sidekeys allows me to design applications with a much more effective user
experience, as there is a strong visual connection between screen content and
The design of the SX1 offers developers the flexibility to add additional control to
their applications that will be easily accessible to the user. It will be interesting to
see how widely this option is used. Games developers are likely to be the main
users as games often use the number keys to provide game control. Also games
probably wonít need to use the labels extensively (they donít at the moment)
meaning that all 10 keys could be used and little additional development effort
will be required, particularly if the game already includes a key mapping function.
The use of the side keys to control other types of application will in many ways be
a barometer of the SX1 popularity as effective use of the side keys will require a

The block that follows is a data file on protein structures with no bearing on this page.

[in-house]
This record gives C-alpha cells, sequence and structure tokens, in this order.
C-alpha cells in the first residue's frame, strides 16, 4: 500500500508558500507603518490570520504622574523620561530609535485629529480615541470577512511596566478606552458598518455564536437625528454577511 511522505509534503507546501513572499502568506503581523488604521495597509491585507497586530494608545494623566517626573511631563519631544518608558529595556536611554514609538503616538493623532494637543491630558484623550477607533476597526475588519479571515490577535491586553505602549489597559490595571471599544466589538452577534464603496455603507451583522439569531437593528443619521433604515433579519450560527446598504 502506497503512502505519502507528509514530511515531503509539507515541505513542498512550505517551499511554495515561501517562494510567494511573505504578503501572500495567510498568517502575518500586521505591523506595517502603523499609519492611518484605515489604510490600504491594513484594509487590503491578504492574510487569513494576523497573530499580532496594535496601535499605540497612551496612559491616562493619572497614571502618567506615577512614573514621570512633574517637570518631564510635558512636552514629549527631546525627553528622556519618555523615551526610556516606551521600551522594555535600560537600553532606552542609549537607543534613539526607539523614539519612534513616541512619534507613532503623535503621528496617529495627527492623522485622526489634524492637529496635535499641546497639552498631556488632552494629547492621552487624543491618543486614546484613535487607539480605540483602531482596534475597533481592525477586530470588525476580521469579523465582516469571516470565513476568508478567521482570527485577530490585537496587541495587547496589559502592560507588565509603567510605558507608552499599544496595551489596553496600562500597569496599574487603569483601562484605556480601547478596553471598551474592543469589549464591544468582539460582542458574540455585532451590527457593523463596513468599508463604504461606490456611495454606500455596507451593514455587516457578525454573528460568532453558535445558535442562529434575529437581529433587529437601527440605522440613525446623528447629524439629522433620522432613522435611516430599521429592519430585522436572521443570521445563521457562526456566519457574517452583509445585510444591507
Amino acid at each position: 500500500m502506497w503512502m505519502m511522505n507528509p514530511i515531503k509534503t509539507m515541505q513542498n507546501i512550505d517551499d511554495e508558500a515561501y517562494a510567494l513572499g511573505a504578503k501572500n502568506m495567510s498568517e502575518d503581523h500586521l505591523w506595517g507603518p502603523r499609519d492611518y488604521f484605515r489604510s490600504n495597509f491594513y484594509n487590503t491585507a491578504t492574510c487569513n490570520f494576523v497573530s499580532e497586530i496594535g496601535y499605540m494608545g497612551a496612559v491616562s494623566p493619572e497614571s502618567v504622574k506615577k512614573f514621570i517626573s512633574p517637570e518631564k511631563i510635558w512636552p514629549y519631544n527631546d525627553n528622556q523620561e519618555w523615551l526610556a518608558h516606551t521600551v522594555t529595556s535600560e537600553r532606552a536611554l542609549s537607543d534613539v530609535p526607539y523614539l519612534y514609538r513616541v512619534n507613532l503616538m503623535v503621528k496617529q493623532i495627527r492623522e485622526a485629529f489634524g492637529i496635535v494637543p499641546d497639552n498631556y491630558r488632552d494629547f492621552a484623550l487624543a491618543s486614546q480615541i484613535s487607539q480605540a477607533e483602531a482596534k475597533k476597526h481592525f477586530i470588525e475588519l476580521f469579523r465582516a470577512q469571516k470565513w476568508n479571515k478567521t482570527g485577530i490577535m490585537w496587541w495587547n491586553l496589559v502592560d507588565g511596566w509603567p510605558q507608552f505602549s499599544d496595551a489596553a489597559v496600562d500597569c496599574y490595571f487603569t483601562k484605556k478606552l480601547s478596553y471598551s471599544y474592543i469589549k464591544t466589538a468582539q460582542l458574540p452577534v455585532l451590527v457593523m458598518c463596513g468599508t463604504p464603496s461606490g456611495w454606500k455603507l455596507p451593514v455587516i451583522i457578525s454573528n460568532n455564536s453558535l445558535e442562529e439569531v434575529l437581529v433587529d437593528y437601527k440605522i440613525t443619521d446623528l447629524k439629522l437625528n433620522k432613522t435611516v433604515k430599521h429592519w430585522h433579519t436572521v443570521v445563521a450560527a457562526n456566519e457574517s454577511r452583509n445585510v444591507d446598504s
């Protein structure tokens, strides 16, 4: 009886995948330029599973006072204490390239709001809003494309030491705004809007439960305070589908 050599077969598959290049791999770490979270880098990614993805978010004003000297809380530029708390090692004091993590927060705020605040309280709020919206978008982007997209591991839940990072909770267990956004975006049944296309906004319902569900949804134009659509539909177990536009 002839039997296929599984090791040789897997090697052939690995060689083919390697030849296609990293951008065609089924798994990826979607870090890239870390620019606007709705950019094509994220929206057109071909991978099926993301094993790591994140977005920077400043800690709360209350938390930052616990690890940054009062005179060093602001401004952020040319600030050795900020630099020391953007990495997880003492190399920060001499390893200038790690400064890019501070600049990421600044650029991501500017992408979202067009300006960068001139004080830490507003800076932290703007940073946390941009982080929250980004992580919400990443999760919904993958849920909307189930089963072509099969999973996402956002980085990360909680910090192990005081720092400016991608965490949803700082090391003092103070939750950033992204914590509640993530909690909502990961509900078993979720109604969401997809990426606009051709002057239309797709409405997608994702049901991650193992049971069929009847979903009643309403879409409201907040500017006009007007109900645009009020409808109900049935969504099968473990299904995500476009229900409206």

slightly different approach to the applications interface design. They do however
offer the possibility of improving the user experience by making regularly used
functions more accessible.
One of the strengths of Series 60 is its ability to provide the consumer choice in
hardware while providing a common platform for developers. The SX1 will be able
to run Series 60 applications without any need to consider using the side keys
but developers now have an option that could be used to improve their
applications usability. It will be interesting to see how many rise to the challenge.
Siemens are planning to publish a white paper describing the use of the side keys
in more detail on their developer web site (www.siemens-mobile.com/developer)
by the end of July.
About the WDN Symbian Editor, Richard Bloor:Symbian DevZone Home
Richard Bloor is a freelance writer and editor with 18 years experience in the IT industry as a developer, analyst and latterly Project Manager with a particularly focus on software testing. Richard has been involved with the Symbian OS since 1995 and has been writing about it for the last 3 years.
Richard is also an associate with System Architecture consultancy Equinox of Wellington, New Zealand.
Richard can be reached at firstname.lastname@example.org.